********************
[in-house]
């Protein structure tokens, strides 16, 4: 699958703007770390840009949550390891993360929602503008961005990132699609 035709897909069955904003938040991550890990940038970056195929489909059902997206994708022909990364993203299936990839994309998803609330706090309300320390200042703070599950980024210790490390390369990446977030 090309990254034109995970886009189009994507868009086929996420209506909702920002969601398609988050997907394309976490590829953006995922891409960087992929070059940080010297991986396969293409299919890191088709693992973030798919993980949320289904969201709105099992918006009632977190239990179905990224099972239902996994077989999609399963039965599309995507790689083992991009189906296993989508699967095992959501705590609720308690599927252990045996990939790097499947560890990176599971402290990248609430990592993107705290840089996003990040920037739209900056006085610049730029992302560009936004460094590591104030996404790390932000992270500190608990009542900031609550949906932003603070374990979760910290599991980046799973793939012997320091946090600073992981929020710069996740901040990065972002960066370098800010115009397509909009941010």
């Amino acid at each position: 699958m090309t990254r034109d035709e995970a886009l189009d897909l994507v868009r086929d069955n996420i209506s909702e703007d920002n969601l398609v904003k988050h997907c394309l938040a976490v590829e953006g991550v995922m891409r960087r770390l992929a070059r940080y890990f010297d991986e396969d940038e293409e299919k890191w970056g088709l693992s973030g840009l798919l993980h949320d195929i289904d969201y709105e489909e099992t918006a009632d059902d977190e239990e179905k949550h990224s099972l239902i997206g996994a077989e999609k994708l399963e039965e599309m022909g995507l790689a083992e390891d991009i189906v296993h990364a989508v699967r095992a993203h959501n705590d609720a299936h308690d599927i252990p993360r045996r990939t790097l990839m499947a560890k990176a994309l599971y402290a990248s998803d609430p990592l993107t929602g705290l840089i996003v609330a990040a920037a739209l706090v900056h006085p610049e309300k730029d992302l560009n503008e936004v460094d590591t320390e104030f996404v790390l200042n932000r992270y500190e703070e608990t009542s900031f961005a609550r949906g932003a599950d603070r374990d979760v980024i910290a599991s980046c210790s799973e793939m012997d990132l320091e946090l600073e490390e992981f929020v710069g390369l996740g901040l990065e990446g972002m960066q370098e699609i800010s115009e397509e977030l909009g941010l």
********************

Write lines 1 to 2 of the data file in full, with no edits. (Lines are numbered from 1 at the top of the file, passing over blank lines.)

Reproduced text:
[in-house]
């Protein structure tokens, strides 16, 4: 699958703007770390840009949550390891993360929602503008961005990132699609 035709897909069955904003938040991550890990940038970056195929489909059902997206994708022909990364993203299936990839994309998803609330706090309300320390200042703070599950980024210790490390390369990446977030 090309990254034109995970886009189009994507868009086929996420209506909702920002969601398609988050997907394309976490590829953006995922891409960087992929070059940080010297991986396969293409299919890191088709693992973030798919993980949320289904969201709105099992918006009632977190239990179905990224099972239902996994077989999609399963039965599309995507790689083992991009189906296993989508699967095992959501705590609720308690599927252990045996990939790097499947560890990176599971402290990248609430990592993107705290840089996003990040920037739209900056006085610049730029992302560009936004460094590591104030996404790390932000992270500190608990009542900031609550949906932003603070374990979760910290599991980046799973793939012997320091946090600073992981929020710069996740901040990065972002960066370098800010115009397509909009941010």